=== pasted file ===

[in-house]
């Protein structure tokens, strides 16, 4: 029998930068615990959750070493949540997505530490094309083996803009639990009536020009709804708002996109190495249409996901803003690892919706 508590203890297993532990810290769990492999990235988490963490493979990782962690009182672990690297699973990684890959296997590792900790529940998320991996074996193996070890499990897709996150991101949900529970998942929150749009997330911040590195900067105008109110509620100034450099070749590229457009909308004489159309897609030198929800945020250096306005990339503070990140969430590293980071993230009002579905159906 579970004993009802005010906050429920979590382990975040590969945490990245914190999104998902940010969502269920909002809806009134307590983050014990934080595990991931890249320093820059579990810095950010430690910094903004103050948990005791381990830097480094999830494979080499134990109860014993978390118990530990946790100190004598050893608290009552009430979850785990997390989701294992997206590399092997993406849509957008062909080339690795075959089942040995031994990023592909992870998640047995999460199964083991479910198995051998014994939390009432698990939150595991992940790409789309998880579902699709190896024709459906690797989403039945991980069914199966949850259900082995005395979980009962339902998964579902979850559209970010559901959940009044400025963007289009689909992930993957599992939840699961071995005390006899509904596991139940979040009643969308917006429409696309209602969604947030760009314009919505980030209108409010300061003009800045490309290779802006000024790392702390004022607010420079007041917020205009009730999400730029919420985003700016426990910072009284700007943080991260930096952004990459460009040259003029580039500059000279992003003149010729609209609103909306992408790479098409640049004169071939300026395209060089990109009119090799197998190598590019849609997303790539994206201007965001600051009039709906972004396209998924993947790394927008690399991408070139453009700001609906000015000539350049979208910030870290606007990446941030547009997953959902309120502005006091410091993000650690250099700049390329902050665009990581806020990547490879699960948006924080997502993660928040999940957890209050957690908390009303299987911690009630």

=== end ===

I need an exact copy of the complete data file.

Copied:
[in-house]
């Protein structure tokens, strides 16, 4: 029998930068615990959750070493949540997505530490094309083996803009639990009536020009709804708002996109190495249409996901803003690892919706 508590203890297993532990810290769990492999990235988490963490493979990782962690009182672990690297699973990684890959296997590792900790529940998320991996074996193996070890499990897709996150991101949900529970998942929150749009997330911040590195900067105008109110509620100034450099070749590229457009909308004489159309897609030198929800945020250096306005990339503070990140969430590293980071993230009002579905159906 579970004993009802005010906050429920979590382990975040590969945490990245914190999104998902940010969502269920909002809806009134307590983050014990934080595990991931890249320093820059579990810095950010430690910094903004103050948990005791381990830097480094999830494979080499134990109860014993978390118990530990946790100190004598050893608290009552009430979850785990997390989701294992997206590399092997993406849509957008062909080339690795075959089942040995031994990023592909992870998640047995999460199964083991479910198995051998014994939390009432698990939150595991992940790409789309998880579902699709190896024709459906690797989403039945991980069914199966949850259900082995005395979980009962339902998964579902979850559209970010559901959940009044400025963007289009689909992930993957599992939840699961071995005390006899509904596991139940979040009643969308917006429409696309209602969604947030760009314009919505980030209108409010300061003009800045490309290779802006000024790392702390004022607010420079007041917020205009009730999400730029919420985003700016426990910072009284700007943080991260930096952004990459460009040259003029580039500059000279992003003149010729609209609103909306992408790479098409640049004169071939300026395209060089990109009119090799197998190598590019849609997303790539994206201007965001600051009039709906972004396209998924993947790394927008690399991408070139453009700001609906000015000539350049979208910030870290606007990446941030547009997953959902309120502005006091410091993000650690250099700049390329902050665009990581806020990547490879699960948006924080997502993660928040999940957890209050957690908390009303299987911690009630």